Artificial intelligence is quickly becoming a mainstay in the manufacturing industry, where it’s used, for instance, to supervise production lines and maintain inventories. Getting profitable results from AI may require time and effort from a company, but their commitment will be well-rewarded in the end.
In a nutshell, AI combines versatile sets of data with learning algorithms and raw computing power. However, according to Hanna Hagström, Business Director of Artificial Intelligence at Reaktor, it may be more fruitful to examine the use of AI through its various applications. “Organisations can use AI to, for example, create referral algorithms for their websites, improve their customer service through speech recognition, or inspect the quality of their factory output with machine vision applications.”
Hagström is involved in the development of the University of Helsinki’s increasingly popular Elements of AI course, which is currently being translated into every language spoken in the EU. So far, 500,000 students in total have enrolled in the course.
Telia’s AI Lead Kia Tolppanen and her team have helped companies in different industries discover the best AI applications for their needs. For example, Telia helped create a machine vision-based solution for ABB that can verify the quality of the frequency converter modules manufactured in the company’s factory. The solution utilises a real-time video feed that is delivered over a 5G network to Telia’s data centre for AI analysis. The solution has helped ABB achieve near-perfect quality in its production.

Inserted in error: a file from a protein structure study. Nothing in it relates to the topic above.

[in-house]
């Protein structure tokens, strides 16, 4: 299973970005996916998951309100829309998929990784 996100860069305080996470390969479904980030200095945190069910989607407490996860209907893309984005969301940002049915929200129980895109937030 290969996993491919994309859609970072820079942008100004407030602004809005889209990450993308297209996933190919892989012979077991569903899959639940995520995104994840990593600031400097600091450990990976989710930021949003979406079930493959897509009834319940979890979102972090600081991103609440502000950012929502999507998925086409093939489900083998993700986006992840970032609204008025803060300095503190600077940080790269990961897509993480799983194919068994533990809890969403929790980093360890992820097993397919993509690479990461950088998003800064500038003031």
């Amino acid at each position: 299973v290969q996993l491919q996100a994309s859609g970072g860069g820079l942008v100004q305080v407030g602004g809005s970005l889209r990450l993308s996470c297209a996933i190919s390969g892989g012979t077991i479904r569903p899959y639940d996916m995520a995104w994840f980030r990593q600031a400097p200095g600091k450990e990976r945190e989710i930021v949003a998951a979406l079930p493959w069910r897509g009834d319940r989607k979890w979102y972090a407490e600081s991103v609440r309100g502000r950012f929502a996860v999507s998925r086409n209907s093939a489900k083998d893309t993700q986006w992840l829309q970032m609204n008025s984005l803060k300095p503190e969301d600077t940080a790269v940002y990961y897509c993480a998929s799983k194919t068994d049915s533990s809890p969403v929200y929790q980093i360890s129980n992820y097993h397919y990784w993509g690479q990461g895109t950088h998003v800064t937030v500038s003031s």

As another example, a Nordic oil distributor has adopted an artificial intelligence solution it developed in collaboration with Telia that helps prevent fuels from being loaded into incorrect shipments in the company’s terminal. “The solution has been proven to work even in the harsh climate of Finland. This means that their machine vision solution doesn’t require any HD camera feeds or finely tuned laboratory conditions,” Tolppanen explains.
According to Tolppanen, the future of machine vision and video analytics in industrial applications is looking increasingly bright. These solutions are likely to be used even more extensively in, for example, the supervision of production lines and the management of warehouse inventories.
AI requires work but is a necessary investment
Tolppanen and Hagström wish to emphasise that AI is more than just a technological application. “We’ve yet to reach any truly plug and play AI solutions that could be instantly connected to any process. Rather, each AI solution must always be developed as part of a whole and in response to a specific problem, and it will require continuous development.”
According to Tolppanen, an AI working group must possess both technical expertise and an understanding of the business itself. In addition, whenever AI is introduced, the entire organisation should be involved in the adjustment process. “At Telia, we can provide our expertise in the management of AI transformation projects. It is important to understand that any AI project requires committing to its agile development process and the ability to tolerate any quirks that may pop up along the way.”
According to Tolppanen and Hagström, the most typical hindrance to an AI project is data that is fragmented and uneven in quality. However, Telia can also assist companies in managing the quality of their data.
Although AI demands the work input of many people as well as continuous development and adaptability, Hagström believes that investing in AI is not only a profitable decision but also a necessary one in the long run. “AI is everywhere, and a great deal of AI investments are being made in the United States, China, Sweden, and many other countries. We Finns cannot afford to fall behind in this development race.”